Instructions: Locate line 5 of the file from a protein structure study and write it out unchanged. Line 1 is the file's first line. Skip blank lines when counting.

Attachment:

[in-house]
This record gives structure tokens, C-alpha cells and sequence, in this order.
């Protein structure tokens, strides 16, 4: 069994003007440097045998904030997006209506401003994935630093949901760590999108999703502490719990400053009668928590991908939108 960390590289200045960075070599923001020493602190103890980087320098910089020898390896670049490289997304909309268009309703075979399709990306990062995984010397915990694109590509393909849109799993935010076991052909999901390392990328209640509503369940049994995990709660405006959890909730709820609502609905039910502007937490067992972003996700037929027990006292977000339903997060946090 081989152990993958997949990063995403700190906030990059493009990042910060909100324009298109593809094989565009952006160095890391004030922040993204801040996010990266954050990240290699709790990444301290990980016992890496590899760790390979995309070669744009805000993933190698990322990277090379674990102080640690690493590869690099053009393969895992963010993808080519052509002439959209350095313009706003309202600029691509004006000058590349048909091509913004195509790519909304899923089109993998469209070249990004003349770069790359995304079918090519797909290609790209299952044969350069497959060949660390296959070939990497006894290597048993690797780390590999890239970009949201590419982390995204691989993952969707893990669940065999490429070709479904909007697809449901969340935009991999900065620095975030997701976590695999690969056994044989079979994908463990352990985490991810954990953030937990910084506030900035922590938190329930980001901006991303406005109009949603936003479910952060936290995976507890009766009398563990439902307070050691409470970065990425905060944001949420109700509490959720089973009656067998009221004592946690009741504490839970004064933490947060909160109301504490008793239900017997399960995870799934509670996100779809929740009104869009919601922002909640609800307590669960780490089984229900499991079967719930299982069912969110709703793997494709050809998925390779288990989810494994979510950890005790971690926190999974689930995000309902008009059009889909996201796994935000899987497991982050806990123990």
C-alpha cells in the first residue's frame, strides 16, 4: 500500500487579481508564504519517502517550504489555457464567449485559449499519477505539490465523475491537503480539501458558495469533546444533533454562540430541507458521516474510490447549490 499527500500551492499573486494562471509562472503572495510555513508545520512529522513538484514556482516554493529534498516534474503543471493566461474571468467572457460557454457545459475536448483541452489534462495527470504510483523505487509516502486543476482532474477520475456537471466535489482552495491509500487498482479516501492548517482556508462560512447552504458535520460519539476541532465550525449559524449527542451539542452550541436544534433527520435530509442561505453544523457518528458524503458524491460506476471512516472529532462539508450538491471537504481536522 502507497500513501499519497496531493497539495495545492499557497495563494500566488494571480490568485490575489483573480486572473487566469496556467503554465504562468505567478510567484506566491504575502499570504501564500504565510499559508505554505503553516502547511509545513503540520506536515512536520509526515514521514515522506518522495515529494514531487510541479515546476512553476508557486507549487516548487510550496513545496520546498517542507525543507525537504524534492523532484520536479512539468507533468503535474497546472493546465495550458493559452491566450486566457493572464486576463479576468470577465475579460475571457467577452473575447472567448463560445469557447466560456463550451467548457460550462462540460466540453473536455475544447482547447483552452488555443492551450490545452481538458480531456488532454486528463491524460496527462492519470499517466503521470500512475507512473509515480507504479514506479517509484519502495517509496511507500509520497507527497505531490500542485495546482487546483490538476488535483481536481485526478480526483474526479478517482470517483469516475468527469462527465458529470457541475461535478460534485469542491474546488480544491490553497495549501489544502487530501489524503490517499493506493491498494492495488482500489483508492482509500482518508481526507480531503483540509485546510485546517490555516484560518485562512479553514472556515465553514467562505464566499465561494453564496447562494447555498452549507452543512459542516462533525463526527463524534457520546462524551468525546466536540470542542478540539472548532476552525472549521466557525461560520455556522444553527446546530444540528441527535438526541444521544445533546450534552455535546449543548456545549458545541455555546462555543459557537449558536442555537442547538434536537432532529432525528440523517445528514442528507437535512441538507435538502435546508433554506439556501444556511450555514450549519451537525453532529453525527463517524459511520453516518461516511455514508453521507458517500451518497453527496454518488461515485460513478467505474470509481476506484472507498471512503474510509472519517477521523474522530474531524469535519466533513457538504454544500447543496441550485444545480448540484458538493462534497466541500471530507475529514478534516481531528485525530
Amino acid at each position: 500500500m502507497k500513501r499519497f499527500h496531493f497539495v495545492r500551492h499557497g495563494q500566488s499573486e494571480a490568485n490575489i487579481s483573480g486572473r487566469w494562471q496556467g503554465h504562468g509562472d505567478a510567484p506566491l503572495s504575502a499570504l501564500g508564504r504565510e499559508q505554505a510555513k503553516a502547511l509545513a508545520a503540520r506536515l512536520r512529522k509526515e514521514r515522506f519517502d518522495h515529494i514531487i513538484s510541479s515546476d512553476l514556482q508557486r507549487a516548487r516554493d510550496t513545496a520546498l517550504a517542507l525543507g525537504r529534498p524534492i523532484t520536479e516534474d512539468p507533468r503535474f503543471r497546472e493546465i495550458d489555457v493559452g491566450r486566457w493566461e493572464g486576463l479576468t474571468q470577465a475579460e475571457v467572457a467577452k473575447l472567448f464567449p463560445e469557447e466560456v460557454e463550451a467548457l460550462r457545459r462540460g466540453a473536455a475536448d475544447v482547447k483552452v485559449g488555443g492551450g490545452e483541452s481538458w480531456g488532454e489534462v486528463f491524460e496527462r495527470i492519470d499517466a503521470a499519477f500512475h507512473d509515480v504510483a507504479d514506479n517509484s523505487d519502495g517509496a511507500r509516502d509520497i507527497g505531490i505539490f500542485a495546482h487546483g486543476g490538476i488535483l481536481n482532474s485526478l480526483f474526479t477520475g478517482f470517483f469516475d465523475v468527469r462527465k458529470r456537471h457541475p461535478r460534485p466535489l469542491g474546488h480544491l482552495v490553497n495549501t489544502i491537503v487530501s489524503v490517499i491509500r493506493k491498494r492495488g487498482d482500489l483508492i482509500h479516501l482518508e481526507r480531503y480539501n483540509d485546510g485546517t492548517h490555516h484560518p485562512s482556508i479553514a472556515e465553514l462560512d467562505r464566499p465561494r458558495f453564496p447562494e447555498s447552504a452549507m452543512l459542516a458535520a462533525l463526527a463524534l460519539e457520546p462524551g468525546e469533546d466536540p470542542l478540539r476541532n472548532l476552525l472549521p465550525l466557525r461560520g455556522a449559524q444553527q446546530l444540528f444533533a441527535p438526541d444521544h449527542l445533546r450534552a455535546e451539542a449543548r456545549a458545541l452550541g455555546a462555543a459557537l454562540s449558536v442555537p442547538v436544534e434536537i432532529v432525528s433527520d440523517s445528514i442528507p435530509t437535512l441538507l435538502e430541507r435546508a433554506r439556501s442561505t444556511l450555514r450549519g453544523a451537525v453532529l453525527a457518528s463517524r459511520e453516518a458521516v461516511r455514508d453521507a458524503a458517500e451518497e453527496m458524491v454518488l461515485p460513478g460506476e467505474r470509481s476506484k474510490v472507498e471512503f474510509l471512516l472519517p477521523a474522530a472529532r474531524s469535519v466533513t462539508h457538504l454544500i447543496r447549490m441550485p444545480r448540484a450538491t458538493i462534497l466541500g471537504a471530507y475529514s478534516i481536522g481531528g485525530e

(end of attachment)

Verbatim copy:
Amino acid at each position: 500500500m502507497k500513501r499519497f499527500h496531493f497539495v495545492r500551492h499557497g495563494q500566488s499573486e494571480a490568485n490575489i487579481s483573480g486572473r487566469w494562471q496556467g503554465h504562468g509562472d505567478a510567484p506566491l503572495s504575502a499570504l501564500g508564504r504565510e499559508q505554505a510555513k503553516a502547511l509545513a508545520a503540520r506536515l512536520r512529522k509526515e514521514r515522506f519517502d518522495h515529494i514531487i513538484s510541479s515546476d512553476l514556482q508557486r507549487a516548487r516554493d510550496t513545496a520546498l517550504a517542507l525543507g525537504r529534498p524534492i523532484t520536479e516534474d512539468p507533468r503535474f503543471r497546472e493546465i495550458d489555457v493559452g491566450r486566457w493566461e493572464g486576463l479576468t474571468q470577465a475579460e475571457v467572457a467577452k473575447l472567448f464567449p463560445e469557447e466560456v460557454e463550451a467548457l460550462r457545459r462540460g466540453a473536455a475536448d475544447v482547447k483552452v485559449g488555443g492551450g490545452e483541452s481538458w480531456g488532454e489534462v486528463f491524460e496527462r495527470i492519470d499517466a503521470a499519477f500512475h507512473d509515480v504510483a507504479d514506479n517509484s523505487d519502495g517509496a511507500r509516502d509520497i507527497g505531490i505539490f500542485a495546482h487546483g486543476g490538476i488535483l481536481n482532474s485526478l480526483f474526479t477520475g478517482f470517483f469516475d465523475v468527469r462527465k458529470r456537471h457541475p461535478r460534485p466535489l469542491g474546488h480544491l482552495v490553497n495549501t489544502i491537503v487530501s489524503v490517499i491509500r493506493k491498494r492495488g487498482d482500489l483508492i482509500h479516501l482518508e481526507r480531503y480539501n483540509d485546510g485546517t492548517h490555516h484560518p485562512s482556508i479553514a472556515e465553514l462560512d467562505r464566499p465561494r458558495f453564496p447562494e447555498s447552504a452549507m452543512l459542516a458535520a462533525l463526527a463524534l460519539e457520546p462524551g468525546e469533546d466536540p470542542l478540539r476541532n472548532l476552525l472549521p465550525l466557525r461560520g455556522a449559524q444553527q446546530l444540528f444533533a441527535p438526541d444521544h449527542l445533546r450534552a455535546e451539542a449543548r456545549a458545541l452550541g455555546a462555543a459557537l454562540s449558536v442555537p442547538v436544534e434536537i432532529v432525528s433527520d440523517s445528514i442528507p435530509t437535512l441538507l435538502e430541507r435546508a433554506r439556501s442561505t444556511l450555514r450549519g453544523a451537525v453532529l453525527a457518528s463517524r459511520e453516518a458521516v461516511r455514508d453521507a458524503a458517500e451518497e453527496m458524491v454518488l461515485p460513478g460506476e467505474r470509481s476506484k474510490v472507498e471512503f474510509l471512516l472519517p477521523a474522530a472529532r474531524s469535519v466533513t462539508h457538504l454544500i447543496r447549490m441550485p444545480r448540484a450538491t458538493i462534497l466541500g471537504a471530507y475529514s478534516i481536522g481531528g485525530e